Sprint’s (News - Alert) new text disablement technology is pretty cool. When a driver starts a car moving, the Sprint disablement product blocks the driver’s mobile phone from sending and receiving text messages or surfing the Web.
The company has said that blocking engages almost instantly when the vehicle begins to move and does not affect passengers or nearby vehicles, but let’s hope that’s true since it would be both funny and annoying if passing cars began disabling our cell phones.
The text disablement feature is part of Sprint’s Integrated Insurance Solutions portfolio, a usage-based insurance platform that enables carriers with the tools to help manage risk, reduce costs and improve profitability.
In partnership with Modus, the Sprint text disablement product works by being hardwired into a device that plugs into the vehicle's on-board diagnostic port (OBDII).
The text disablement system also comes with geofencing, a feature that notifies parents when their teen driver strays too far.
More text disablement options will be unveiled for insurance carriers in 2014, according to the company.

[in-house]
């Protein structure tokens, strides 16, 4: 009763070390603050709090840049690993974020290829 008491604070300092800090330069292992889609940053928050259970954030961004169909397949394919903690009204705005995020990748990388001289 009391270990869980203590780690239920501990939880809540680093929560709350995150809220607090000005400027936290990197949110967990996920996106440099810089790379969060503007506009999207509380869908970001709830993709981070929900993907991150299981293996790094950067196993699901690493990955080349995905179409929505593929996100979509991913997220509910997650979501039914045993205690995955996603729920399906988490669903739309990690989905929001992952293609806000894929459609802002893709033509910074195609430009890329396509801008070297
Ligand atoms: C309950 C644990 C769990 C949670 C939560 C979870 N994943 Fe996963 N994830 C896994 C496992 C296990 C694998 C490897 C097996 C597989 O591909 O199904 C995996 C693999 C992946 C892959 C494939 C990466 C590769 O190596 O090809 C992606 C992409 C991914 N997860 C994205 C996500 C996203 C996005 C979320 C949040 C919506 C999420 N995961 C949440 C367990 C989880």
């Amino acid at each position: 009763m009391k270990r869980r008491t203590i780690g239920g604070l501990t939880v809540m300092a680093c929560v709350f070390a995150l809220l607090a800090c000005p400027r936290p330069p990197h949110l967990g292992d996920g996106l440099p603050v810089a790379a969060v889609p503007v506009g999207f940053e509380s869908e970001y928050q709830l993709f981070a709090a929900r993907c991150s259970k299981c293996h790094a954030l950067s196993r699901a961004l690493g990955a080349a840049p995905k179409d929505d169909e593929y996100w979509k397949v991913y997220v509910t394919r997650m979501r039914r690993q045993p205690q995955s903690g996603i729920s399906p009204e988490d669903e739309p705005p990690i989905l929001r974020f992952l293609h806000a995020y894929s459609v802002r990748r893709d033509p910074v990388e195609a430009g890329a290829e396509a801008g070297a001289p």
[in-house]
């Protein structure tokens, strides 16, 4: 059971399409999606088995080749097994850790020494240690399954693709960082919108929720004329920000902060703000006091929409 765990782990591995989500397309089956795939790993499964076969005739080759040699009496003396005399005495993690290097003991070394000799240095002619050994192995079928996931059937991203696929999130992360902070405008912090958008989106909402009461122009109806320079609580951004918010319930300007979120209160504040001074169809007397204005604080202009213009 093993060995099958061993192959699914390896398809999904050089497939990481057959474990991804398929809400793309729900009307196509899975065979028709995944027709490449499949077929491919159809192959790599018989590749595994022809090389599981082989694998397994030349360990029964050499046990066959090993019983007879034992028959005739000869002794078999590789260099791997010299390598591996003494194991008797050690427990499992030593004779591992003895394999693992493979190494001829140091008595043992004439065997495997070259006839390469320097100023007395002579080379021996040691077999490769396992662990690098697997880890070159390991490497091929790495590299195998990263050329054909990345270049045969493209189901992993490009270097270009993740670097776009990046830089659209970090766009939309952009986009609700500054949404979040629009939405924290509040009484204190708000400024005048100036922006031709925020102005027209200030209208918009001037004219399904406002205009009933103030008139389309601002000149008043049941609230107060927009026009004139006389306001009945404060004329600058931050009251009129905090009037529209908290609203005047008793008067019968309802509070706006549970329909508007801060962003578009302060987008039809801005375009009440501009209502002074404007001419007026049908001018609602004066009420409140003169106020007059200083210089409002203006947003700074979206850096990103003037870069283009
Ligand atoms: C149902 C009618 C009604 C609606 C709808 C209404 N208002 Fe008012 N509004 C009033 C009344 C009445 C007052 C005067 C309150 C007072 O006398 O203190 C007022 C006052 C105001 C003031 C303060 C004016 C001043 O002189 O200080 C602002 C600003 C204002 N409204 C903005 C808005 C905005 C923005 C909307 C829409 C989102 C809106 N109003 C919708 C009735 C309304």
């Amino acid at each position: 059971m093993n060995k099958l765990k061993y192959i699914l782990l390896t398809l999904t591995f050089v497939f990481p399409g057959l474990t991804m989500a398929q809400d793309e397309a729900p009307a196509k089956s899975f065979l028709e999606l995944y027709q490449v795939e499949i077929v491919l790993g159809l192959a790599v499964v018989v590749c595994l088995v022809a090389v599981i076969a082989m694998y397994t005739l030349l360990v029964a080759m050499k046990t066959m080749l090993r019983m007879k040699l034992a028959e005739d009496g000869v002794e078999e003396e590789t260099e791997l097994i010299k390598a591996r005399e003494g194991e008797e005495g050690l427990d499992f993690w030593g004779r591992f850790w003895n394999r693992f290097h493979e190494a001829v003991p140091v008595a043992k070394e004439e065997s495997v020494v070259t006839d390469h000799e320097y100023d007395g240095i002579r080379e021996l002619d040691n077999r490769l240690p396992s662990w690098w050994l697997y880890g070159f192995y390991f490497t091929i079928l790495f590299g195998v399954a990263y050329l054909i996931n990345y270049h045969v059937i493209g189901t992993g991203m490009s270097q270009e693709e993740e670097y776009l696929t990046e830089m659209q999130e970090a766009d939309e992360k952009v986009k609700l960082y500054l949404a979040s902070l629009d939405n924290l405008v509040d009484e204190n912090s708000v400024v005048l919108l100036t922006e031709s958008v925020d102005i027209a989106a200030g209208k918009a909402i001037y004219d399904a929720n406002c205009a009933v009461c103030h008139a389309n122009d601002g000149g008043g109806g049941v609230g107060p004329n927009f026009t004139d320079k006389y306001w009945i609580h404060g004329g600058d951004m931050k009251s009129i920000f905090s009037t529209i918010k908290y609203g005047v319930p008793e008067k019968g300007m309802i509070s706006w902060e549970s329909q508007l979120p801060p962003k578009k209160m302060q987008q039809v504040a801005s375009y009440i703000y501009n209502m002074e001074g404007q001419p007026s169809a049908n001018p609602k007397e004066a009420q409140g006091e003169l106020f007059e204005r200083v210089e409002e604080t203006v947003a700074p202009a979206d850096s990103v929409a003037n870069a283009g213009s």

IMS is being added to Sprint’s integrated Insurance Solutions ecosystem, too. Later this year, carriers will have access to IMS' scalable usage-based insurance program. This gives more ways to connect with policyholders by offering premium connected services
This solution turns any car with an on-board diagnostic port into a connected vehicle with in-dash information and entertainment (all safe for drivers, of course). There’s no need for GPS functions for the system to work.
Some of the premium connected services include vehicle health, trip reports, green report, driver behavior, geofencing, accident detection, roadside assistance and voice-powered infotainment, among others. Also available will be text messaging, email, phone calls, local music, Internet radio, Facebook and Twitter (News - Alert) updates, as well as traffic routing.
Data from the system will be transmitted over the Sprint network to the cloud. The data then can be aggregated and scored by IMS Towers Watson, Agnik or the insurance carrier's current scoring partner. These services start to deliver on some of the promises of M2M.
Edited by Rachel Ramsey